The four phases of a handshake with a Mutual-Exclusion Element can be interpreted as request, grant, done, and acknowledge (of done) respectively. The grant outputs on the ports are mutually exclusive.
When a Mutual-Exclusion Element receives two requests, it will grant exactly one of them (and delay the other). The specification leaves the choice open. Often there is a fairness requirement on this choice: if a choice situation arises `infinitely often' then both requests are granted `infinitely often'.
Specification in Verdect:
define ME( r0?, a0!, r1?, a1! ) = |[ x0, y0, x1, y1 :: pref *[ r0?; x0; a0!; r0?; y0; a0! ] || pref *[ r1?; x1; a1!; r1?; y1; a1! ] || pref *[ x0; y0 | x1; y1 ] ]| endAlso available through this link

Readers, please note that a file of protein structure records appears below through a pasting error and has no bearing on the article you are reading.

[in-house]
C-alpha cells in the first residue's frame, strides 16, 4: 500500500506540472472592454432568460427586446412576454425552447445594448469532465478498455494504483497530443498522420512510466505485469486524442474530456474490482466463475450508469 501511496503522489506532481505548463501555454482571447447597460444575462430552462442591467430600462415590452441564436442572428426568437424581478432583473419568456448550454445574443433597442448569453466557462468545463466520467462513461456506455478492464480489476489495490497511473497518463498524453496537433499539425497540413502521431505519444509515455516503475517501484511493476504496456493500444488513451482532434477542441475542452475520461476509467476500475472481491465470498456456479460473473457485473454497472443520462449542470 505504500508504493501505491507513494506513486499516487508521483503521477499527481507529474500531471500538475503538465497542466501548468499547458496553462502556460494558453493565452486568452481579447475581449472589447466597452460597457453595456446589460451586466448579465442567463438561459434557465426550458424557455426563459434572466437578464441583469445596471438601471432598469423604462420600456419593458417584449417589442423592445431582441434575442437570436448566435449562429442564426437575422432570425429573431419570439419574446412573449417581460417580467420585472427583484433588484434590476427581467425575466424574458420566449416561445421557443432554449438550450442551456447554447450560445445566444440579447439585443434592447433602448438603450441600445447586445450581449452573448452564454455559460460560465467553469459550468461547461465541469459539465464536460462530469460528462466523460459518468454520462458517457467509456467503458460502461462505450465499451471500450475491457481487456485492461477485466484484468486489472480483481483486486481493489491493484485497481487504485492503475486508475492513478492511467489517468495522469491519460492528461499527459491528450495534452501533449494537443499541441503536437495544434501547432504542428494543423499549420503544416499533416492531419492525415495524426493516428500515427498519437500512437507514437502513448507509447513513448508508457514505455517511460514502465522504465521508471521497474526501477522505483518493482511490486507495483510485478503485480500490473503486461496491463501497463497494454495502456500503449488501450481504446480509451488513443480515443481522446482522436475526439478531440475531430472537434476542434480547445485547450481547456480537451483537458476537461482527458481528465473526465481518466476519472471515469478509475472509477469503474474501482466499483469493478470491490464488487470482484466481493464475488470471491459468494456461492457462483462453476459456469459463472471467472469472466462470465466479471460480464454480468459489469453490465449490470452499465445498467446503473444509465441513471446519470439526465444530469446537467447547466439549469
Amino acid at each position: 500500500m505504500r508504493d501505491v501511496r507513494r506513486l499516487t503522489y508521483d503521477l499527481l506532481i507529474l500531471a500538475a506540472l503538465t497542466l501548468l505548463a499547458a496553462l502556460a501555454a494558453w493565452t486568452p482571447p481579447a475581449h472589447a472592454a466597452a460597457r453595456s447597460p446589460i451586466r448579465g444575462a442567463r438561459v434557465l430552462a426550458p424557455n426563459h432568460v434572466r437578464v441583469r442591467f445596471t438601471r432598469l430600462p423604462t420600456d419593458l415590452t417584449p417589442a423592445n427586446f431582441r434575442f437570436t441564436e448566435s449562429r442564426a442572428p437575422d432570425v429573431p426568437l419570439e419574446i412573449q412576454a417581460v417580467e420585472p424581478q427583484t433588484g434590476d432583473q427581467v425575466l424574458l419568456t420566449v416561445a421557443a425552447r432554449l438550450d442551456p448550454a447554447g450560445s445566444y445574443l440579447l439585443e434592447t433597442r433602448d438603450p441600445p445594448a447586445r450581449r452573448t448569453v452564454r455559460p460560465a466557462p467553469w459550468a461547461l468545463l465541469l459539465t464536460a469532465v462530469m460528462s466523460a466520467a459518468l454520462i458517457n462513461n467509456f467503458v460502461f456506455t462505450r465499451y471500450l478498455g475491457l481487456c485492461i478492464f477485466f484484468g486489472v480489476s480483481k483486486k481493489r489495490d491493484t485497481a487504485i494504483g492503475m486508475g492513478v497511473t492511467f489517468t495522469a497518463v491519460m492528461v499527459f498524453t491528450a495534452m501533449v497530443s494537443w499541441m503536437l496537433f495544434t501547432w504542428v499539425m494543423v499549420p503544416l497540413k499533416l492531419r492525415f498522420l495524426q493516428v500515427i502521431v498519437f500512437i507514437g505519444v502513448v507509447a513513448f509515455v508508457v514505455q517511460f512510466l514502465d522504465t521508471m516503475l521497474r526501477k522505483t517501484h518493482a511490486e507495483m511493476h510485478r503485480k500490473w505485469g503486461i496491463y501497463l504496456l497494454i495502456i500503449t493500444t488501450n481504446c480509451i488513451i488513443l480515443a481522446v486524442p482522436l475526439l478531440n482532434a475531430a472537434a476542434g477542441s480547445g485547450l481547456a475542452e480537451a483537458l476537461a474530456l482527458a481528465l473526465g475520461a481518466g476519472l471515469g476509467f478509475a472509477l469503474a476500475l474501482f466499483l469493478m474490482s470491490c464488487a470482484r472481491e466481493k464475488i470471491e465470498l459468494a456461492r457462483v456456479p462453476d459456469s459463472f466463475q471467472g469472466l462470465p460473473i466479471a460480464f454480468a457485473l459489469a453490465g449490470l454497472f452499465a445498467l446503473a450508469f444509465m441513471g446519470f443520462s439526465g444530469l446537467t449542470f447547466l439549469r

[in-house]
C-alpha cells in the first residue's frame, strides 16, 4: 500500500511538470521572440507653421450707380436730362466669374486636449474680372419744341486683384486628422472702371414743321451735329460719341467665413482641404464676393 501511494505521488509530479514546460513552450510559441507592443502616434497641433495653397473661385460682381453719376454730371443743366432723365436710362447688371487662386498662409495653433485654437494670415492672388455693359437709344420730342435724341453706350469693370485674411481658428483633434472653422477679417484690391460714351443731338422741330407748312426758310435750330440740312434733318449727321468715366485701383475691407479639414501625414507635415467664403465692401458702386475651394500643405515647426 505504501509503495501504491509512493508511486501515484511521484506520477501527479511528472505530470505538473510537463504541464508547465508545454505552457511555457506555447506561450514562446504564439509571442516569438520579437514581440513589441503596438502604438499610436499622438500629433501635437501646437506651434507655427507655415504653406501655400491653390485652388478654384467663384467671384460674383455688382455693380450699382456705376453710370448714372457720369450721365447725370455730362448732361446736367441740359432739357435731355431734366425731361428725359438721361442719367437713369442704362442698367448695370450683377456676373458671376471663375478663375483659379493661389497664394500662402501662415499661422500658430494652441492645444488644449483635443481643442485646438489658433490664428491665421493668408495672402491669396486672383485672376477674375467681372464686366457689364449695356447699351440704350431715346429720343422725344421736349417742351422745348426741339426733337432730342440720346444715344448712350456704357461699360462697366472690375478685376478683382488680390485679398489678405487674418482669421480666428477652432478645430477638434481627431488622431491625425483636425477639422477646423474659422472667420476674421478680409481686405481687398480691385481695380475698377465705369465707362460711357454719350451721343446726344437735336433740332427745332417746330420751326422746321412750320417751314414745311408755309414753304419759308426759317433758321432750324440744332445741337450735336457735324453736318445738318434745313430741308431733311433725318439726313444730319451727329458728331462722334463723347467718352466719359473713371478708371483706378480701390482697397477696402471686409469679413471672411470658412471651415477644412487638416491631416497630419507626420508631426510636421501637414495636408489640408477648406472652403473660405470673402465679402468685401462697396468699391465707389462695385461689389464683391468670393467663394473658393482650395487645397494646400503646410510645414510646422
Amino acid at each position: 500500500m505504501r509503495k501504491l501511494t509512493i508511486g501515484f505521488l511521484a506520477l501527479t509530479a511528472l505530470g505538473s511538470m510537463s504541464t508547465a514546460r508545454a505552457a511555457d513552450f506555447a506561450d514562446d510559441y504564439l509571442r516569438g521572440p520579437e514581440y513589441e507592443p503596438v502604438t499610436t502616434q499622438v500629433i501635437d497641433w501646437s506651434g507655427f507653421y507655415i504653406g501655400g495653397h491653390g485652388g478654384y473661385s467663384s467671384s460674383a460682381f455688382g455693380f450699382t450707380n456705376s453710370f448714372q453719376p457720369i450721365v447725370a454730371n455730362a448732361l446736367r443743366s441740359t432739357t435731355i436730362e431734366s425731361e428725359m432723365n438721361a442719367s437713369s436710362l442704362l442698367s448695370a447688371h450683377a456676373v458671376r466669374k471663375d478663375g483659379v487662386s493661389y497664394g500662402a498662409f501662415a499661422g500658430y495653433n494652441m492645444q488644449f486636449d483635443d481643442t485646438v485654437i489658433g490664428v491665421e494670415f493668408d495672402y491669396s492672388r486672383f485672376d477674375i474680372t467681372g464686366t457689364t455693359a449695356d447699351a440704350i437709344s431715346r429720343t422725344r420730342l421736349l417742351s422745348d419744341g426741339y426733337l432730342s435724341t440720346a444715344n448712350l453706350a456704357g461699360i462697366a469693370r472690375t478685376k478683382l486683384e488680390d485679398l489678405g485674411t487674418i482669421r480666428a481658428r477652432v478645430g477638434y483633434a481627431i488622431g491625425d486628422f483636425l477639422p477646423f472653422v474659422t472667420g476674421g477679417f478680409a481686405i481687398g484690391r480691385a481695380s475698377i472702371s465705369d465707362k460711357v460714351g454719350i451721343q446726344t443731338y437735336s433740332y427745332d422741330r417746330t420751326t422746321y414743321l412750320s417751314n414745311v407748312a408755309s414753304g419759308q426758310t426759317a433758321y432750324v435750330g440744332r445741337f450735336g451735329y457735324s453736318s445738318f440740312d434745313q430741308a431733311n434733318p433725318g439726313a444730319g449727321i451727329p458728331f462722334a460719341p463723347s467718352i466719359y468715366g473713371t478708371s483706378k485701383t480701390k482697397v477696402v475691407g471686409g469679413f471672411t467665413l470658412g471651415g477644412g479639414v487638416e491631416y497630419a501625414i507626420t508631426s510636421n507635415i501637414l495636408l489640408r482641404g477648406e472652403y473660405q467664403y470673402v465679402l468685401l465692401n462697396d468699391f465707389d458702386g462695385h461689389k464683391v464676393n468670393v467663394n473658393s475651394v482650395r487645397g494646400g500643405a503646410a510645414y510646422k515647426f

Specification in DI Algebra:
I = { r0, r1 } O = { a0, a1 } ME = [ r0? -> a0! ; r0? ; a0! ; ME , r1? -> a1! ; r1? ; a1! ; ME ]Also available through this link This is shown by this report. An alternative specification in DI Algebra uses alternations:
Specification in DI Algebra:
I = { r0, r1 } O = { a0, a1 } ME = [ r0? -> a0! ; r0? ; a0!; ME , r1? -> a1! ; r1? ; a1!; ME ] [{r0},{a0}] [{r1},{a1}]Also available through this link This comparison shows that this specification is correct.
The roles of the two ports can be interchanged:
ME(a, b) = ME(b, a)
A Mutual-Exclusion Element is not output deterministic, since there is an output choice in state 5. The output nondeterminism is dynamic.
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